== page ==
New York Daily News

December 4, 2014


 

NYPD union chief slams Bill de Blasio for comments made about cops

 

Patrick Lynch, head of the Patrolmen’s Benevolent Association, said the mayor threw police under a bus for his comments following the start of Wednesday’s protests. The mayor said he had to train his son ‘how to take special care in any encounter he had with the police officers who are there to protect him.’

BY ERIN DURKIN , THOMAS TRACYBY ERIN DURKIN , THOMAS TRACY

ALEC TABAK/FOR NEW YORK DAILY NEWS

Police union boss Patrick Lynch, seen here speaking at a news conference, is unhappy with Mayor de Blasio's recent remarks about cops.

As hundreds of cops were standing toe-to-toe with protesters, Mayor de Blasio was busy throwing New York’s Finest under a bus, the head of the city’s largest police union said Thursday.

De Blasio stepped up to a podium late Wednesday and told reporters that he and his wife, Chirlane McCray, who is black, have told their son to be wary of cops. Hizzoner made the comment in the wake of a Staten Island grand jury’s decision to not indict Officer Daniel Pantaleo in the chokehold death of Eric Garner — a decision that sparked demonstrations across the city.

“(Cops) were out there doing a difficult job in the middle of the night, protecting the right of those to protest, and the mayor was behind a microphone like this one throwing them under the bus,” said Patrick Lynch, head of the Patrolmen’s Benevolent Association.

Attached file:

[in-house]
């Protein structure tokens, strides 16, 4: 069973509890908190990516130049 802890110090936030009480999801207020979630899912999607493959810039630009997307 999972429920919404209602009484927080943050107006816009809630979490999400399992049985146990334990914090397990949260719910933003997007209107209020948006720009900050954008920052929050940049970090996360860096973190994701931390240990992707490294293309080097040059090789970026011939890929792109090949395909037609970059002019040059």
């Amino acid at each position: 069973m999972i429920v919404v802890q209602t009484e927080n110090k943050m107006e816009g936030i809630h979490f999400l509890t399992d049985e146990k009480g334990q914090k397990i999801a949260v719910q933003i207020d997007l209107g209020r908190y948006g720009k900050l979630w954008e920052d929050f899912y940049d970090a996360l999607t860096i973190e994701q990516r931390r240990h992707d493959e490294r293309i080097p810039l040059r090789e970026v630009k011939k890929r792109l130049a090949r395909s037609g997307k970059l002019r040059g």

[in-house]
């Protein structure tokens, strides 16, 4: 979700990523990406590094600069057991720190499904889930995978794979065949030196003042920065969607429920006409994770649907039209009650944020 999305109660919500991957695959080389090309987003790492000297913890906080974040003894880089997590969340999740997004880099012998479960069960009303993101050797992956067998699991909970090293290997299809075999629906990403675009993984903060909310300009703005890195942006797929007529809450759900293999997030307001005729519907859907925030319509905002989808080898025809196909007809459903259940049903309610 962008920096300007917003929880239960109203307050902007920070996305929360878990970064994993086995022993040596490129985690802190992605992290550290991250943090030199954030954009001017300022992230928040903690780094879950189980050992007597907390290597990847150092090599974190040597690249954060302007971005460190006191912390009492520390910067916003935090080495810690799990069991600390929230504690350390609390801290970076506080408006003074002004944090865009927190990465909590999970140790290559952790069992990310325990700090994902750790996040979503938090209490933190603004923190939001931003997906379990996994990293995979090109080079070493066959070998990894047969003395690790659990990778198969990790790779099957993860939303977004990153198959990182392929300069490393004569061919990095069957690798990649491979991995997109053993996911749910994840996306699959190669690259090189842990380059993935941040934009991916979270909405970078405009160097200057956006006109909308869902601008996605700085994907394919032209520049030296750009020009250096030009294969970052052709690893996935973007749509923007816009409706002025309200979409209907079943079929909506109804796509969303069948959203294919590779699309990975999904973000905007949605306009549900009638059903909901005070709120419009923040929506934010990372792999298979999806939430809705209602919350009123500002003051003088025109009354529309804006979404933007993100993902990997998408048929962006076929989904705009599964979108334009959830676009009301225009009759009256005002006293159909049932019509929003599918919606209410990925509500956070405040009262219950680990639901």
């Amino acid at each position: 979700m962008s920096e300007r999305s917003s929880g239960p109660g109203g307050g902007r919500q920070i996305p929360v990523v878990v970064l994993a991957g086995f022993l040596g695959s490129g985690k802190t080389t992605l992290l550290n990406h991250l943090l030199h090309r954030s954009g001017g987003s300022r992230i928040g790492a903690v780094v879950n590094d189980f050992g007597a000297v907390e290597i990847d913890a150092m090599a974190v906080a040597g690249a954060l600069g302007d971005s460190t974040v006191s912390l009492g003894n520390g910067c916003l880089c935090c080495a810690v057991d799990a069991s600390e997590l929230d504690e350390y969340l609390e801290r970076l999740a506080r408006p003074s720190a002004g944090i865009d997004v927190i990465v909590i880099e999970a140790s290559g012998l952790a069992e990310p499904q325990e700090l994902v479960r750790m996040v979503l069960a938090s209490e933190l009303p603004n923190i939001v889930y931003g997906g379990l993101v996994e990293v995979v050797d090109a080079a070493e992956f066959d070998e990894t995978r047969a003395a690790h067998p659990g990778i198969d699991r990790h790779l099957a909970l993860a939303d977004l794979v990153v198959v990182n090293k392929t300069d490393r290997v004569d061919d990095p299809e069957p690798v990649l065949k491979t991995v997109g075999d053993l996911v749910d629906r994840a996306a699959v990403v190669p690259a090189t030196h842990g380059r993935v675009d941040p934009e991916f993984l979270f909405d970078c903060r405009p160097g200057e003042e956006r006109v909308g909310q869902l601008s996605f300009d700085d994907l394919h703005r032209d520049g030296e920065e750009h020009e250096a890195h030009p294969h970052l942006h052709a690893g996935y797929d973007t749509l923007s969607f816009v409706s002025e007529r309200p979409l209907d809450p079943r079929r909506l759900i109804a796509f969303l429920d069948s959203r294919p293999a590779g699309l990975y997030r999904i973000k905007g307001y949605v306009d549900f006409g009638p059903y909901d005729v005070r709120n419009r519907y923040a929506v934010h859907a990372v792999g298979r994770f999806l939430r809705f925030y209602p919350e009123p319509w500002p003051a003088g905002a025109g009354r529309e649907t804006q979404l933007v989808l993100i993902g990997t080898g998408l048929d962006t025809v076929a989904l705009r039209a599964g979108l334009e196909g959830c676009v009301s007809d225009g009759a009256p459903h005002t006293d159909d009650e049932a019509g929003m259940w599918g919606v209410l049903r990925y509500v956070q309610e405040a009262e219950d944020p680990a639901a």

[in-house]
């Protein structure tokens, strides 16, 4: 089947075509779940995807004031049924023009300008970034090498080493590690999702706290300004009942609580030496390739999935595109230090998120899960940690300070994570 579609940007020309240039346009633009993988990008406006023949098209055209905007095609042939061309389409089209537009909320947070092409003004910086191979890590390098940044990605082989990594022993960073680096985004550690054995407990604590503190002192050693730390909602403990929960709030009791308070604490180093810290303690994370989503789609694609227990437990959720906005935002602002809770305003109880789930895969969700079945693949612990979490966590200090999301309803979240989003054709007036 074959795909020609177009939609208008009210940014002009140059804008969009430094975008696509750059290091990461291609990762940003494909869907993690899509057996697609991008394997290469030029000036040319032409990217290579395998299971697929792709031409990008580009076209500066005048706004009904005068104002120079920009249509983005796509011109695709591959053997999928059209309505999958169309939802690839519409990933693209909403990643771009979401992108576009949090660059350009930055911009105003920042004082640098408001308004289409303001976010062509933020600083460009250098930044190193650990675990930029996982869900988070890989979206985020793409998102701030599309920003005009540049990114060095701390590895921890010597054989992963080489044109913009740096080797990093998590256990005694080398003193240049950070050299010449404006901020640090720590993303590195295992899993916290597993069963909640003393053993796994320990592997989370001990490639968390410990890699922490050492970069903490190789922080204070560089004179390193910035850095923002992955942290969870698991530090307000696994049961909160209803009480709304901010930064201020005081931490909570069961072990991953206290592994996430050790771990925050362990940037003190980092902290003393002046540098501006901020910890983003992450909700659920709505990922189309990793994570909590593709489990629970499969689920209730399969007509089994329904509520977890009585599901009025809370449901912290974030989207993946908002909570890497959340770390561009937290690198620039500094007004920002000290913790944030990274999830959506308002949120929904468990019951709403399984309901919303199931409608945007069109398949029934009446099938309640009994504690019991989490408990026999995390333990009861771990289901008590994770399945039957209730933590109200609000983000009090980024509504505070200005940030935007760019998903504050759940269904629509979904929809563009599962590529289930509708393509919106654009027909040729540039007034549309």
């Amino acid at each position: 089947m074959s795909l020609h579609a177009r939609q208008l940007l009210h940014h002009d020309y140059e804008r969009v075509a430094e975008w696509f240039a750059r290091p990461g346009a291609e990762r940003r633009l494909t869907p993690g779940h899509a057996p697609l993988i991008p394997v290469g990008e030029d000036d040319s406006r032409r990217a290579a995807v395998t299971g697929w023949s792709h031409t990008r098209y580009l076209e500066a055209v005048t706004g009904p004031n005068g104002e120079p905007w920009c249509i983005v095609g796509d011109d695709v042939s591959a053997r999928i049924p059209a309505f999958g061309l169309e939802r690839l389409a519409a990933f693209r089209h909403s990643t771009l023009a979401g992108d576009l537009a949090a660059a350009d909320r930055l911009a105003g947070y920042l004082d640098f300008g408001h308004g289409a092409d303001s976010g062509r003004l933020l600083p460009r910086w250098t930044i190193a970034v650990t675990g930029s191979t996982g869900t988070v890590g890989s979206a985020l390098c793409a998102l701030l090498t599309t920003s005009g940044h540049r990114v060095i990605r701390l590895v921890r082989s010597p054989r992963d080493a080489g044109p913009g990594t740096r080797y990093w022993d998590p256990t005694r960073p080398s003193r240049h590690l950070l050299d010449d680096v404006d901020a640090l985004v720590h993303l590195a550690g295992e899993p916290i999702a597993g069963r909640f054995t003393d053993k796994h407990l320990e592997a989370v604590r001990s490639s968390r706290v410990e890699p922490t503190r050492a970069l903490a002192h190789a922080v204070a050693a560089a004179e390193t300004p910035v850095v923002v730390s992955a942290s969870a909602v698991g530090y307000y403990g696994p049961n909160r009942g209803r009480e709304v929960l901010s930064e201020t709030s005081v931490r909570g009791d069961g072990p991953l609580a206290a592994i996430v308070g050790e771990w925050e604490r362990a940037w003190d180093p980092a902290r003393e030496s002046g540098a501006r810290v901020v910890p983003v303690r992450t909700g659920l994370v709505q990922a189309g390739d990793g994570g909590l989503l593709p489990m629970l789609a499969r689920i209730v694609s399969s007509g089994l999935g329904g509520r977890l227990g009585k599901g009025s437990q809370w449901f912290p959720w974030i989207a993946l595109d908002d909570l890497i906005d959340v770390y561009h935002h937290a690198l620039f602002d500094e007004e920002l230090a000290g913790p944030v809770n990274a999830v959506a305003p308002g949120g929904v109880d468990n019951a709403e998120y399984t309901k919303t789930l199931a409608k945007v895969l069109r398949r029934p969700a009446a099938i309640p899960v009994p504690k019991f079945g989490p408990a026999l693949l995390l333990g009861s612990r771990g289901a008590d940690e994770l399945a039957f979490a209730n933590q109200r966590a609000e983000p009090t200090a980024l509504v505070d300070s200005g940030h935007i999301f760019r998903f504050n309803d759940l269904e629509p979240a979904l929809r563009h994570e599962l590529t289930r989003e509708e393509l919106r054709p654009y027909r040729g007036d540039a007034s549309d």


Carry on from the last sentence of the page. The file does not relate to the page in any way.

The mayor said he’s had to train his son “how to take special care in any encounter he has with the police officers who are there to protect him.”

   
EDUARDO MUNOZ/REUTERS  
Mayor de Blasio on Thursday did not back down from the comments he made the previous day.  

Cops were bowled over by de Blasio’s remarks, Lynch said.

“All of our sons and daughters walk on the streets in safety because of police officers,” he said. “(Children) should be afraid of the criminals.”

Former Mayor Rudy Giuliani piled on, characterizing de Blasio’s comments as “racist.”

“If he wants to train young black men in how to avoid being killed in this city, he can talk about police. Police should never kill anybody unjustifiably,” Giuliani told Fox News. “But you should spend 90% of your time talking about the way they’re actually probably going to get killed, which is by another black. To avoid that fact, I think, is racist.”

De Blasio held his ground on Thursday.

“I said there is a history, and there is a reality — a lot of people feel fear. It’s not that they should, it’s that they do,” he said. “I don’t think denying that reality is going to move us forward.”